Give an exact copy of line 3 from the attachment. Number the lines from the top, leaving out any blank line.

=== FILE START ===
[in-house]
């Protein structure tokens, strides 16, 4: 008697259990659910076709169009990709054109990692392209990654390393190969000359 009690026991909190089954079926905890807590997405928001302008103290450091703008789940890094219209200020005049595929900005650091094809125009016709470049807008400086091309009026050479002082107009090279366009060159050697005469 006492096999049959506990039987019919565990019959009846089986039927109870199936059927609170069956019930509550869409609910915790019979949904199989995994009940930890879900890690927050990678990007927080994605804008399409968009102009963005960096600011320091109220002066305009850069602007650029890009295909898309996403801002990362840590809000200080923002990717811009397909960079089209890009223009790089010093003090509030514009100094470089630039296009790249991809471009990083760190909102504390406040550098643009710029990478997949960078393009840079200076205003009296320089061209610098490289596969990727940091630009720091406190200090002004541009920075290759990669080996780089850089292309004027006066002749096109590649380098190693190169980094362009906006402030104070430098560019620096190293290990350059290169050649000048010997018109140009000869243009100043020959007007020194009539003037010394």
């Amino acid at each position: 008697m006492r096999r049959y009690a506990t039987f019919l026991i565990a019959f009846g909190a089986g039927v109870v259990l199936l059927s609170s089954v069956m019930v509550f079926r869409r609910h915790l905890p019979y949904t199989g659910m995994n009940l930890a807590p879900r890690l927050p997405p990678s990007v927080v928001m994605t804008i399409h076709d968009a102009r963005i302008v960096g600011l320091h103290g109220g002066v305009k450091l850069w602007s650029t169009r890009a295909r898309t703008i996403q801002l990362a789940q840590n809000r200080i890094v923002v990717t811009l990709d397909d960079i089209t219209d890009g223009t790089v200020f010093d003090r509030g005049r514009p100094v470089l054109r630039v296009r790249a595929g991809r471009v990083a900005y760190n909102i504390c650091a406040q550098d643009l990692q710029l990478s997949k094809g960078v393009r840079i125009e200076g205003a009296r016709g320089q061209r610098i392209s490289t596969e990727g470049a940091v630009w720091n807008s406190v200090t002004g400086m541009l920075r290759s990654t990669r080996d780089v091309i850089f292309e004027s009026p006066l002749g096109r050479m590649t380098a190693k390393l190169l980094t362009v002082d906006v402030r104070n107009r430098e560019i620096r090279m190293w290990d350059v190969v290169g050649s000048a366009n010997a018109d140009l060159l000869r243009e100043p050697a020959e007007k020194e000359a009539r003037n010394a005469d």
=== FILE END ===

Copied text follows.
């Amino acid at each position: 008697m006492r096999r049959y009690a506990t039987f019919l026991i565990a019959f009846g909190a089986g039927v109870v259990l199936l059927s609170s089954v069956m019930v509550f079926r869409r609910h915790l905890p019979y949904t199989g659910m995994n009940l930890a807590p879900r890690l927050p997405p990678s990007v927080v928001m994605t804008i399409h076709d968009a102009r963005i302008v960096g600011l320091h103290g109220g002066v305009k450091l850069w602007s650029t169009r890009a295909r898309t703008i996403q801002l990362a789940q840590n809000r200080i890094v923002v990717t811009l990709d397909d960079i089209t219209d890009g223009t790089v200020f010093d003090r509030g005049r514009p100094v470089l054109r630039v296009r790249a595929g991809r471009v990083a900005y760190n909102i504390c650091a406040q550098d643009l990692q710029l990478s997949k094809g960078v393009r840079i125009e200076g205003a009296r016709g320089q061209r610098i392209s490289t596969e990727g470049a940091v630009w720091n807008s406190v200090t002004g400086m541009l920075r290759s990654t990669r080996d780089v091309i850089f292309e004027s009026p006066l002749g096109r050479m590649t380098a190693k390393l190169l980094t362009v002082d906006v402030r104070n107009r430098e560019i620096r090279m190293w290990d350059v190969v290169g050649s000048a366009n010997a018109d140009l060159l000869r243009e100043p050697a020959e007007k020194e000359a009539r003037n010394a005469d």